Epitope peptide-based predication and other functional regions of antigenic F and HN proteins of waterfowl and poultry avian avulavirus serotype-1 isolates from Uganda

15 Jun 2021
Omony JB, Wanyana A, Mugimba KK, Kirunda H, Nakavuma JL, Otim-Onapa M and Byarugaba DK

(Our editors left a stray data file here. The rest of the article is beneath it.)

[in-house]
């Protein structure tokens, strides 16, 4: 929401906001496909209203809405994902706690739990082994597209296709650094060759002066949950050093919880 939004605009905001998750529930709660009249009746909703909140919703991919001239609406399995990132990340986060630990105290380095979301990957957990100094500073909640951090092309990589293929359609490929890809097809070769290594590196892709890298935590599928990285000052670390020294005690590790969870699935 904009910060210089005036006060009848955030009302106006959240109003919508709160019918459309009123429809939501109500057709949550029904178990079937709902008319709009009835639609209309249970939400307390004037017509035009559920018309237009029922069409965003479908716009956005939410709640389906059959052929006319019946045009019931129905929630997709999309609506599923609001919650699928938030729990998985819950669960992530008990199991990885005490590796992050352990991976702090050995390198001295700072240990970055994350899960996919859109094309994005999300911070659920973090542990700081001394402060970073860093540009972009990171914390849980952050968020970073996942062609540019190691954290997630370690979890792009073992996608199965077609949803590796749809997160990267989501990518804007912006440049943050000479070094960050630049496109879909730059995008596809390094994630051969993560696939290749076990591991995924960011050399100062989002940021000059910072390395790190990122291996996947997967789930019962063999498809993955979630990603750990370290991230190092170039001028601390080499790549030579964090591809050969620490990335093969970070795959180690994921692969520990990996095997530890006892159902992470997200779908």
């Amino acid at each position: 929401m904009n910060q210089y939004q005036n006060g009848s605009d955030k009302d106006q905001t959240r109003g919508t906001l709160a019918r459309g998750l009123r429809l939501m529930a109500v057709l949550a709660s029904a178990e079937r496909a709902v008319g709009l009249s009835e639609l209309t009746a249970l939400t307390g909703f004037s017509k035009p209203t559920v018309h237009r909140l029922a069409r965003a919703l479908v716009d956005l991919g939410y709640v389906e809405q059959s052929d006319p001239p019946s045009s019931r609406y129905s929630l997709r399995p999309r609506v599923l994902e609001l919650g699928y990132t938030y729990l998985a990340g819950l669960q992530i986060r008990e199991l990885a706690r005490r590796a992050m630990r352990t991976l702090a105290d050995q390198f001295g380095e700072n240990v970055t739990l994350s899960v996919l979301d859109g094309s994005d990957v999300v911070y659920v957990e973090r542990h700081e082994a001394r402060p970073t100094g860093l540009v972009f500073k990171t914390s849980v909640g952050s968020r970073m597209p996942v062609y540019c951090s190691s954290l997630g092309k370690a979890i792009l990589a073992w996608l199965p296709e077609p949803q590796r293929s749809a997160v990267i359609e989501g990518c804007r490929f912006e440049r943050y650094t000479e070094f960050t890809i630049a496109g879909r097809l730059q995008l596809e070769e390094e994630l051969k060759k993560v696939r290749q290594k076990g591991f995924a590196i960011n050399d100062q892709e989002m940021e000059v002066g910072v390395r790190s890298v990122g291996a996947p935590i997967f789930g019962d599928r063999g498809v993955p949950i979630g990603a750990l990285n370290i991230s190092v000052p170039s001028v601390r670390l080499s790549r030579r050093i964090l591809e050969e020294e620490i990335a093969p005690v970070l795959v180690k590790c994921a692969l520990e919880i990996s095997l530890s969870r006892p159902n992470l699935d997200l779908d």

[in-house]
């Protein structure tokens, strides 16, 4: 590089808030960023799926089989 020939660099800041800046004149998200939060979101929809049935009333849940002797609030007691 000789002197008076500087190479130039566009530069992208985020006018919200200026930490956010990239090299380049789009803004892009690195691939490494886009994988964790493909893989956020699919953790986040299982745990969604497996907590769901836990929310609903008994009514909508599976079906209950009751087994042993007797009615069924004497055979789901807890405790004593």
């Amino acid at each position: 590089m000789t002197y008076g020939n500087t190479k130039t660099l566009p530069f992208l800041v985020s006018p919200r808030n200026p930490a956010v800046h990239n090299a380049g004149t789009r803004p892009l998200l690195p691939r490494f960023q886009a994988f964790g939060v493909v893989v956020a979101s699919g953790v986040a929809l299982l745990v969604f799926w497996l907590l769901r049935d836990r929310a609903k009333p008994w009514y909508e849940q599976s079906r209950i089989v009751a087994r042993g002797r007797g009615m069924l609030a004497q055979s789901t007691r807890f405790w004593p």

Uganda is a Newcastle disease (ND) endemic country where the disease is controlled by vaccination using live LaSota (genotype II) and I2 (genotype I) vaccine strains. Resurgent outbreak episodes call for an urgent need to understand the antigenic diversity of circulating wild Avian Avulavirus serotype-1 (AAvV-1) strains. High mutation rates and the continuous emergence of genetic and antigenic variants that evade immunity make non-segmented RNA viruses difficult to control. Antigenic and functional analysis of the key viral surface proteins is a crucial step in understanding the antigen diversity between vaccine lineages and the endemic wild ND viruses in Uganda and designing ND peptide vaccines. In this study, we used computational analysis, phylogenetic characterization, and structural modeling to detect evolutionary forces affecting the predicted immune-dominant fusion (F) and hemagglutinin-neuraminidase (HN) proteins of AAvV-1 isolates from waterfowl and poultry in Uganda compared with that in LaSota vaccine strain. Our findings indicate that mutational amino acid variations at the F protein in LaSota strain, 25 poultry wild-type and 30 waterfowl wild-type isolates were distributed at regions including the functional domains of B-cell epitopes or N-glycosylation sites, cleavage site, fusion site that account for strain variations. Similarly, conserved regions of HN protein in 25 Ugandan domestic fowl isolates and the representative vaccine strain varied at the flanking regions and potential linear B-cell epitope. The fusion sites, signal peptides, cleavage sites, transmembrane domains, potential B-cell epitopes, and other specific regions of the two protein types in vaccine and wild viruses varied considerably at structure by effective online epitope prediction programs. Cleavage site of the waterfowl isolates had a typical avirulent motif of 111GGRQGR'L117 with the exception of one isolate which showed a virulent motif of 111GGRQKR'F117. All the poultry isolates showed the 111GRRQKR'F117 motif corresponding to virulent strains. Amino acid sequence variations in both HN and F proteins of AAvV-1 isolates from poultry, waterfowl, and vaccine strain were distributed over the length of the proteins with no detectable pattern, but using the experimentally derived 3D structure data revealed key-mapped mutations on the surfaces of the predicted conformational epitopes encompassing the experimental major neutralizing epitopes. The phylogenic tree constructed using the full F gene and partial F gene sequences of the isolates from poultry and waterfowl respectively, showed that Ugandan ND aquatic bird and poultry isolates share some functional amino acids in F sequences yet do remain unique at structure and the B-cell epitopes. Recombination analyses showed that the C-terminus and the rest of the F gene in poultry isolates originated from prevalent velogenic strains. Altogether, these could provide rationale for antigenic diversity in wild ND isolates of Uganda compared with the current ND vaccine strains.